I remember in my teens waking up, turning my TV on, and watching MTV while getting ready for school. My millennial nostalgia bursts in happiness just by remembering those magical days when we had the proper amount of internet not to be living like primitives and still enjoying the lovely days of the early millennium. But going back to the videos and the cliché of longing for MTV before it was, well, whatever it is today, do you remember how important music videos were back then? It’s not that they’re not important anymore. Actually, I think that they now put much more effort (and by effort I mean money and production) to making them, and I will go back to this in a moment, but there’s something about those old videos, some of them with their grainy aesthetics, that makes them quite appealing.
The relationship between music and film goes back a long time. Actually, it can be traced back to the first movies ever made. But yes, I know, it was not the same. We could say that music videos as we know them were first seen in the fifties, and since then, they've become one essential part of the music industry. As it happens with everything, we have some videos that, well, to put it nicely, they’re different, and others that deserve some real and prestigious award for the great visual work they have had. In that way, just like with films we could say there are many kinds and genres, but more importantly, one of the best qualities they can have to be memorable and more enjoyable is their narrative. Bearing all these in mind, we got on with the job of presenting you with a selection of those videos that make us feel as if we were actually watching a movie.
“Thriller” - Michael Jackson, 1982
Well, you can’t talk about any kind of music videos without mentioning the King of Pop and his iconic rendition of classic horror films. I still remember how, the first few times I saw it as a kid, I was both terrified at the beginning and fascinated by the music and the movements of the story.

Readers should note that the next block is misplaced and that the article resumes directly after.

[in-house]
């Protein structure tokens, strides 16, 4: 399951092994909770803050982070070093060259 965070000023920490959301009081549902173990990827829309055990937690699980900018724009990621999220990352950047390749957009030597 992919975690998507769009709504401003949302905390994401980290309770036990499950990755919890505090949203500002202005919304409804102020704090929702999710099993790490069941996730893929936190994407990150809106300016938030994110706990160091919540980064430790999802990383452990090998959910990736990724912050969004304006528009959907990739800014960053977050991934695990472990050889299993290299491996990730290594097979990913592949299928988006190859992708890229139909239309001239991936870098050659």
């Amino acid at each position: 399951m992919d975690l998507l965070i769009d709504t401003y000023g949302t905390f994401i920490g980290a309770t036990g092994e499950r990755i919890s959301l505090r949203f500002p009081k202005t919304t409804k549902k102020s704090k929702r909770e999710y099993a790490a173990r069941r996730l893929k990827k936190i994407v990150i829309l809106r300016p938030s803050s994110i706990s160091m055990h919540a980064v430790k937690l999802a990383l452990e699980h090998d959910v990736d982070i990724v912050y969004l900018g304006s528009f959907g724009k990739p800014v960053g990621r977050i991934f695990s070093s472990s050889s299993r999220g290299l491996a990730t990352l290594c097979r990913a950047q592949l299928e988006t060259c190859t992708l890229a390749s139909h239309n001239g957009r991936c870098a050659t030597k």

“Knights of Cydonia” - Muse, 2006
In a weird amalgamation of western iconography and a kind of futuristic science fiction plot, this video will definitely give you the vibe and essence of movies. Plus, the song is actually quite great, so you can enjoy for a matter of six minutes of a strange cyber-western story.
“Wake Me Up When September Ends” - Green Day, 2004
Let your inner teenager out, put some eyeliner, and cry with the cheesiest and most dramatic story in the history of music videos. Well, actually that prize might go to Celine Dion’s “My Heart Will Go On” because of Jack Dawson. But still, I remember how much I loved this video and now that I watched it for you guys, well, it’s not as punkish as I remembered. Still, if you want to shed a tear for the tragic love story, it does the job.
“A Little Less Sixteen Candles, A Little More "Touch Me"” - Fall Out Boy, 2006
More or less in the same line of our teen days, let’s move on with Fall Out Boy and their adolescent vampire plot. Here, a gang of vampires ravishes the city. Our protagonist, being infected, tries his best to revert the effects while working hand in hand with a group of vampire hunters. To be honest, I wouldn’t be that shocked if I found this at cinemas, in case it hasn’t been already made, of course.
“(You Gotta) Fight for Your Right (to Party!)” - Beastie Boys, 1986
Besides being the ultimate party anthem, in this video the Beastie Boys show a comical plot where three guys crash into a nerd gathering and make a huge mess. Naturally, these kids, I mean the well-behaved ones, soon learn that they had been denied the right to party. If you want to see more of this story, in 2011, the band released a revisited version in which important celebrities and actors reenact the story and expand it.
“The Kill (Bury Me)” - 30 Seconds To Mars, 2005
Sold as an unmentioned homage of The Shining, the band lead by Jared Leto presents us with the story of a band that ends up staying at an abandoned hotel where strange things happen to each of them. Spooky right? Well, not so much, since we already know what the drill is, but still it's always nice seeing homages to classic films.
“Hold Up” - Beyoncé, 2016
Finally, I doubted whether to put this one because, literally, this particular music video doesn’t include a whole narrative. Still, as a whole, Beyoncé’s latest project, Lemonade, intends to create a new concept in the music industry, where music merges with the audiovisual craft as a whole. Let me expand a bit more. We know that musicians create videos to promote their singles. Here the whole album is a film telling a story as a whole, abstract, but a story after all.
These videos put some effort into telling a story beyond the song and just displaying the musician dancing and singer, and for that reason, they deserve a special recognition. They range from different styles and genres in the same way as movies. If you don’t have too much time to watch a full movie, just try these. They’re like short films with your favorite music.